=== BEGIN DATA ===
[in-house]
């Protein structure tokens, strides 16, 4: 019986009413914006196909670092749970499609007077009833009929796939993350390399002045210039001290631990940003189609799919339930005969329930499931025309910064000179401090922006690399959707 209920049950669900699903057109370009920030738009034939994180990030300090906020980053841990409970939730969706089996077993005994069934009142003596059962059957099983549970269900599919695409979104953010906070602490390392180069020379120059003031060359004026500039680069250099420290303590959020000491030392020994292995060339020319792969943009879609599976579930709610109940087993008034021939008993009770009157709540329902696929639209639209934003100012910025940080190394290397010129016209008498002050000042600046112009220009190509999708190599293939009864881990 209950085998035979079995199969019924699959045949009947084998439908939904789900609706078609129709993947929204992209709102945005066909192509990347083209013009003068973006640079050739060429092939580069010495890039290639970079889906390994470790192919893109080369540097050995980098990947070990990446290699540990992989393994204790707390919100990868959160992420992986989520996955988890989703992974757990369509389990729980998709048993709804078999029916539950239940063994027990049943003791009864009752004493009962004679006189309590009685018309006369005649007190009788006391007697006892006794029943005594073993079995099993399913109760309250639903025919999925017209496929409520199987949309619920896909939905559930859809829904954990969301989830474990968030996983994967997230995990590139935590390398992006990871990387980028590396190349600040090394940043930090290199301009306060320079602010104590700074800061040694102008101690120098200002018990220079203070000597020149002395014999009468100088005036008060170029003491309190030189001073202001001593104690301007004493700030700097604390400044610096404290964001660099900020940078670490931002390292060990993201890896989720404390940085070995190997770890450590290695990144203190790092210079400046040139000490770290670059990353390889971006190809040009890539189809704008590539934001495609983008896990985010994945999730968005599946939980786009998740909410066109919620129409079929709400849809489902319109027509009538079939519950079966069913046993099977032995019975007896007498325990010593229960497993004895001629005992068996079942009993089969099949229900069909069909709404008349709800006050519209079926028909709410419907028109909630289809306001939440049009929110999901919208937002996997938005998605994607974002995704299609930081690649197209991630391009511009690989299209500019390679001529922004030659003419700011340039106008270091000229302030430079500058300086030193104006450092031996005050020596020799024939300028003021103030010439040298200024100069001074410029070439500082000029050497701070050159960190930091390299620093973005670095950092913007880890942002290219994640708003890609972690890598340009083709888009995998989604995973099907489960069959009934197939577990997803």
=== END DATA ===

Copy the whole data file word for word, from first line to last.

[in-house]
């Protein structure tokens, strides 16, 4: 019986009413914006196909670092749970499609007077009833009929796939993350390399002045210039001290631990940003189609799919339930005969329930499931025309910064000179401090922006690399959707 209920049950669900699903057109370009920030738009034939994180990030300090906020980053841990409970939730969706089996077993005994069934009142003596059962059957099983549970269900599919695409979104953010906070602490390392180069020379120059003031060359004026500039680069250099420290303590959020000491030392020994292995060339020319792969943009879609599976579930709610109940087993008034021939008993009770009157709540329902696929639209639209934003100012910025940080190394290397010129016209008498002050000042600046112009220009190509999708190599293939009864881990 209950085998035979079995199969019924699959045949009947084998439908939904789900609706078609129709993947929204992209709102945005066909192509990347083209013009003068973006640079050739060429092939580069010495890039290639970079889906390994470790192919893109080369540097050995980098990947070990990446290699540990992989393994204790707390919100990868959160992420992986989520996955988890989703992974757990369509389990729980998709048993709804078999029916539950239940063994027990049943003791009864009752004493009962004679006189309590009685018309006369005649007190009788006391007697006892006794029943005594073993079995099993399913109760309250639903025919999925017209496929409520199987949309619920896909939905559930859809829904954990969301989830474990968030996983994967997230995990590139935590390398992006990871990387980028590396190349600040090394940043930090290199301009306060320079602010104590700074800061040694102008101690120098200002018990220079203070000597020149002395014999009468100088005036008060170029003491309190030189001073202001001593104690301007004493700030700097604390400044610096404290964001660099900020940078670490931002390292060990993201890896989720404390940085070995190997770890450590290695990144203190790092210079400046040139000490770290670059990353390889971006190809040009890539189809704008590539934001495609983008896990985010994945999730968005599946939980786009998740909410066109919620129409079929709400849809489902319109027509009538079939519950079966069913046993099977032995019975007896007498325990010593229960497993004895001629005992068996079942009993089969099949229900069909069909709404008349709800006050519209079926028909709410419907028109909630289809306001939440049009929110999901919208937002996997938005998605994607974002995704299609930081690649197209991630391009511009690989299209500019390679001529922004030659003419700011340039106008270091000229302030430079500058300086030193104006450092031996005050020596020799024939300028003021103030010439040298200024100069001074410029070439500082000029050497701070050159960190930091390299620093973005670095950092913007880890942002290219994640708003890609972690890598340009083709888009995998989604995973099907489960069959009934197939577990997803």